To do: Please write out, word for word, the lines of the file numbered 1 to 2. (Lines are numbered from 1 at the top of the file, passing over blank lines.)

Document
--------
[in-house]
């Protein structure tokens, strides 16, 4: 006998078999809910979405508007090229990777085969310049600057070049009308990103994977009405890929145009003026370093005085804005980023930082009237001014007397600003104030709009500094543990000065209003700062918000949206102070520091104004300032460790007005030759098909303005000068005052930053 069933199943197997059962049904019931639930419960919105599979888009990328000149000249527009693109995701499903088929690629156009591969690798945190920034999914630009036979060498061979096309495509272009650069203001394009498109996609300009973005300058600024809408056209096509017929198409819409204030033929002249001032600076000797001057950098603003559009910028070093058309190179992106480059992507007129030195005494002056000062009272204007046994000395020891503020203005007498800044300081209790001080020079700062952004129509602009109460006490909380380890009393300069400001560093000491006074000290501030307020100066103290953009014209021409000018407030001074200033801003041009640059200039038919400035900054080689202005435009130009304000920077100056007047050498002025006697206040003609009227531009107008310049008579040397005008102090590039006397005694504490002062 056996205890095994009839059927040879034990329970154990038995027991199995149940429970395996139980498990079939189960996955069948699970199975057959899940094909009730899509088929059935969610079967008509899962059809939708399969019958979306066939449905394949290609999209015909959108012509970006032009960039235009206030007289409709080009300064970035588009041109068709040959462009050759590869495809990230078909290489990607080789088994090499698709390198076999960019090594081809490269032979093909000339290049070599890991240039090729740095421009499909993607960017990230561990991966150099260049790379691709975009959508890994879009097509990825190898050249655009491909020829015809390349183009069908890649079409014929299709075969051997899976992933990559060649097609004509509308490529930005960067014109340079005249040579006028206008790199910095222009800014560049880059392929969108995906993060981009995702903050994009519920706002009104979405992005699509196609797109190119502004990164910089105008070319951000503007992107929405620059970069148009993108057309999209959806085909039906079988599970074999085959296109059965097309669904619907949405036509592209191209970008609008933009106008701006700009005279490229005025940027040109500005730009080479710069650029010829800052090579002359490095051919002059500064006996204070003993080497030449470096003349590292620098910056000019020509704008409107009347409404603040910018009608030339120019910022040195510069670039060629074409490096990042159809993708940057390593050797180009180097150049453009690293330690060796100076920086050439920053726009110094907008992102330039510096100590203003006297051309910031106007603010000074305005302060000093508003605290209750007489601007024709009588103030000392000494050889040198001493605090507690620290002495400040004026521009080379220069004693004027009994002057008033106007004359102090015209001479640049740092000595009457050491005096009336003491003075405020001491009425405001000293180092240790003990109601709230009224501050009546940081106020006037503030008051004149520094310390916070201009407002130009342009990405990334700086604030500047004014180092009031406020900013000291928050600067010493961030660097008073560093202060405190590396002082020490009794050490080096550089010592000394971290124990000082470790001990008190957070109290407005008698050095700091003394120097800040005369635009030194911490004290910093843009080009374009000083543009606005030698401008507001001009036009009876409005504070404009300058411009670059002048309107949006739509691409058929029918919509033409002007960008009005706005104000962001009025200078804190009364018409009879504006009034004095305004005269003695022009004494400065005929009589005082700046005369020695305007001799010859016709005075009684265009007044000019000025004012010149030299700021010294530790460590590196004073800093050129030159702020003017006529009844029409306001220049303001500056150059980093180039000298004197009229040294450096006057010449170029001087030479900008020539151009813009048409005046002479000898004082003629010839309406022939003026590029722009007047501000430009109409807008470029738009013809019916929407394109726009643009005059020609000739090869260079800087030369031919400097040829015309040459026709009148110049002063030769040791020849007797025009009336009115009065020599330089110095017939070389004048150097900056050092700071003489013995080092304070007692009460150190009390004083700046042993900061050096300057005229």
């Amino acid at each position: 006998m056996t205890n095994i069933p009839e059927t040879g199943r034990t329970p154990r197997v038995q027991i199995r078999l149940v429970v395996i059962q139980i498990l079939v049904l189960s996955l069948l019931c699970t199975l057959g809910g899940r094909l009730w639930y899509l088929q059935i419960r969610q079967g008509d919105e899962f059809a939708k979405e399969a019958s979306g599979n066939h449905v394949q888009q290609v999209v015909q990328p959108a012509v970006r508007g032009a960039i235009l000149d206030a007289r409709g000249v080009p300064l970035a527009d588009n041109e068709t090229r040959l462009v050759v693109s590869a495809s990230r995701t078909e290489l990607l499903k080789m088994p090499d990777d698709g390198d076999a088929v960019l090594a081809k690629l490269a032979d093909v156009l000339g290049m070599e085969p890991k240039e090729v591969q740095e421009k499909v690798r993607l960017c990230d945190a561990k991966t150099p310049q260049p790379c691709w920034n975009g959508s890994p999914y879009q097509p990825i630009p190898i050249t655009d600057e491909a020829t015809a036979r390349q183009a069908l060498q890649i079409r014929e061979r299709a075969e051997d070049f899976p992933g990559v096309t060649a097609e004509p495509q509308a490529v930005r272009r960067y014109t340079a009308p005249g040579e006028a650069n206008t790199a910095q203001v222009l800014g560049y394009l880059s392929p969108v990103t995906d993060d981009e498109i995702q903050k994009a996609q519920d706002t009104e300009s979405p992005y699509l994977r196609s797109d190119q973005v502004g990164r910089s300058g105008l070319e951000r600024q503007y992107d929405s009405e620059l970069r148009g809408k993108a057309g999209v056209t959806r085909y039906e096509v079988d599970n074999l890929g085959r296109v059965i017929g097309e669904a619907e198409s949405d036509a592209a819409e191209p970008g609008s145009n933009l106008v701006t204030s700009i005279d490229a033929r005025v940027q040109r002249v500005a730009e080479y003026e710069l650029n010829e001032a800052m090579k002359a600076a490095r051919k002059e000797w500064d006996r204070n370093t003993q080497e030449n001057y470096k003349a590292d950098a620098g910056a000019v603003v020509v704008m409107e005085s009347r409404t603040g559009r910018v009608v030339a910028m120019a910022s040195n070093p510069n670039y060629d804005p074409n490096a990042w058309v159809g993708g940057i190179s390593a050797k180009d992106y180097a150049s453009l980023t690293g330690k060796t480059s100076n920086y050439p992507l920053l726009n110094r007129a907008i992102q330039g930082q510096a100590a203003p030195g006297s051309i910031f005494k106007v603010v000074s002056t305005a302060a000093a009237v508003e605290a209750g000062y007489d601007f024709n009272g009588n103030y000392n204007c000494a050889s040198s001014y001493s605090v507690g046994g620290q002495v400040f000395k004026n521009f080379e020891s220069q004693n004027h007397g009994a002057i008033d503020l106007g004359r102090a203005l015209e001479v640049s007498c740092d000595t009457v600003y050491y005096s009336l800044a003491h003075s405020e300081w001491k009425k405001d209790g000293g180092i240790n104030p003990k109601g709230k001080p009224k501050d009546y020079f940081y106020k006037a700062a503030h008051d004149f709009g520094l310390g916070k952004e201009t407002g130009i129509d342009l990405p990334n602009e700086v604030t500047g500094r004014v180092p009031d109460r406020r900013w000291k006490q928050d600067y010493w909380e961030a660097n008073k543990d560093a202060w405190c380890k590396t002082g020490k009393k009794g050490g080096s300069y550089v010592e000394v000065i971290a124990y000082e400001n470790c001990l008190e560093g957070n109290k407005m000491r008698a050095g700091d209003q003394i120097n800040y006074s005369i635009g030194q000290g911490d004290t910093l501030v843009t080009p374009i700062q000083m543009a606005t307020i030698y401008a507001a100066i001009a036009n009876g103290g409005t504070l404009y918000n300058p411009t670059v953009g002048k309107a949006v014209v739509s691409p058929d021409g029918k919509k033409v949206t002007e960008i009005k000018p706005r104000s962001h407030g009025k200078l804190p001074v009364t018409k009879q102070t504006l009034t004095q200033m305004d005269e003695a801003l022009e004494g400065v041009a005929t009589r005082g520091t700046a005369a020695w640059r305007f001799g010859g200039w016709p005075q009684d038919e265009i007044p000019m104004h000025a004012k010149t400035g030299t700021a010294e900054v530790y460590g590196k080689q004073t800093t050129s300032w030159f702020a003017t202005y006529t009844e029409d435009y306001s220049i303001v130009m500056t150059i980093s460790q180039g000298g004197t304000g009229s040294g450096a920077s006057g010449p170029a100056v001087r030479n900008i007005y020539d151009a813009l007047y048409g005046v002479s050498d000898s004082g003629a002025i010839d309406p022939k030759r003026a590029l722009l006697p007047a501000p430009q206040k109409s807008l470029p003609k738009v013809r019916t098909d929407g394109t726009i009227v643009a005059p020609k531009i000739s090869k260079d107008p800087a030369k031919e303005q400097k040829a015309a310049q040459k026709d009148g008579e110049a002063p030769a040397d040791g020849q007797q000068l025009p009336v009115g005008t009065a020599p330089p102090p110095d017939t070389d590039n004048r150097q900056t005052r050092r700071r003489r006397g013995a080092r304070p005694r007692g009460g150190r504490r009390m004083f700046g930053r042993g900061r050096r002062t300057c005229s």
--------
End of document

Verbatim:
[in-house]
């Protein structure tokens, strides 16, 4: 006998078999809910979405508007090229990777085969310049600057070049009308990103994977009405890929145009003026370093005085804005980023930082009237001014007397600003104030709009500094543990000065209003700062918000949206102070520091104004300032460790007005030759098909303005000068005052930053 069933199943197997059962049904019931639930419960919105599979888009990328000149000249527009693109995701499903088929690629156009591969690798945190920034999914630009036979060498061979096309495509272009650069203001394009498109996609300009973005300058600024809408056209096509017929198409819409204030033929002249001032600076000797001057950098603003559009910028070093058309190179992106480059992507007129030195005494002056000062009272204007046994000395020891503020203005007498800044300081209790001080020079700062952004129509602009109460006490909380380890009393300069400001560093000491006074000290501030307020100066103290953009014209021409000018407030001074200033801003041009640059200039038919400035900054080689202005435009130009304000920077100056007047050498002025006697206040003609009227531009107008310049008579040397005008102090590039006397005694504490002062 056996205890095994009839059927040879034990329970154990038995027991199995149940429970395996139980498990079939189960996955069948699970199975057959899940094909009730899509088929059935969610079967008509899962059809939708399969019958979306066939449905394949290609999209015909959108012509970006032009960039235009206030007289409709080009300064970035588009041109068709040959462009050759590869495809990230078909290489990607080789088994090499698709390198076999960019090594081809490269032979093909000339290049070599890991240039090729740095421009499909993607960017990230561990991966150099260049790379691709975009959508890994879009097509990825190898050249655009491909020829015809390349183009069908890649079409014929299709075969051997899976992933990559060649097609004509509308490529930005960067014109340079005249040579006028206008790199910095222009800014560049880059392929969108995906993060981009995702903050994009519920706002009104979405992005699509196609797109190119502004990164910089105008070319951000503007992107929405620059970069148009993108057309999209959806085909039906079988599970074999085959296109059965097309669904619907949405036509592209191209970008609008933009106008701006700009005279490229005025940027040109500005730009080479710069650029010829800052090579002359490095051919002059500064006996204070003993080497030449470096003349590292620098910056000019020509704008409107009347409404603040910018009608030339120019910022040195510069670039060629074409490096990042159809993708940057390593050797180009180097150049453009690293330690060796100076920086050439920053726009110094907008992102330039510096100590203003006297051309910031106007603010000074305005302060000093508003605290209750007489601007024709009588103030000392000494050889040198001493605090507690620290002495400040004026521009080379220069004693004027009994002057008033106007004359102090015209001479640049740092000595009457050491005096009336003491003075405020001491009425405001000293180092240790003990109601709230009224501050009546940081106020006037503030008051004149520094310390916070201009407002130009342009990405990334700086604030500047004014180092009031406020900013000291928050600067010493961030660097008073560093202060405190590396002082020490009794050490080096550089010592000394971290124990000082470790001990008190957070109290407005008698050095700091003394120097800040005369635009030194911490004290910093843009080009374009000083543009606005030698401008507001001009036009009876409005504070404009300058411009670059002048309107949006739509691409058929029918919509033409002007960008009005706005104000962001009025200078804190009364018409009879504006009034004095305004005269003695022009004494400065005929009589005082700046005369020695305007001799010859016709005075009684265009007044000019000025004012010149030299700021010294530790460590590196004073800093050129030159702020003017006529009844029409306001220049303001500056150059980093180039000298004197009229040294450096006057010449170029001087030479900008020539151009813009048409005046002479000898004082003629010839309406022939003026590029722009007047501000430009109409807008470029738009013809019916929407394109726009643009005059020609000739090869260079800087030369031919400097040829015309040459026709009148110049002063030769040791020849007797025009009336009115009065020599330089110095017939070389004048150097900056050092700071003489013995080092304070007692009460150190009390004083700046042993900061050096300057005229």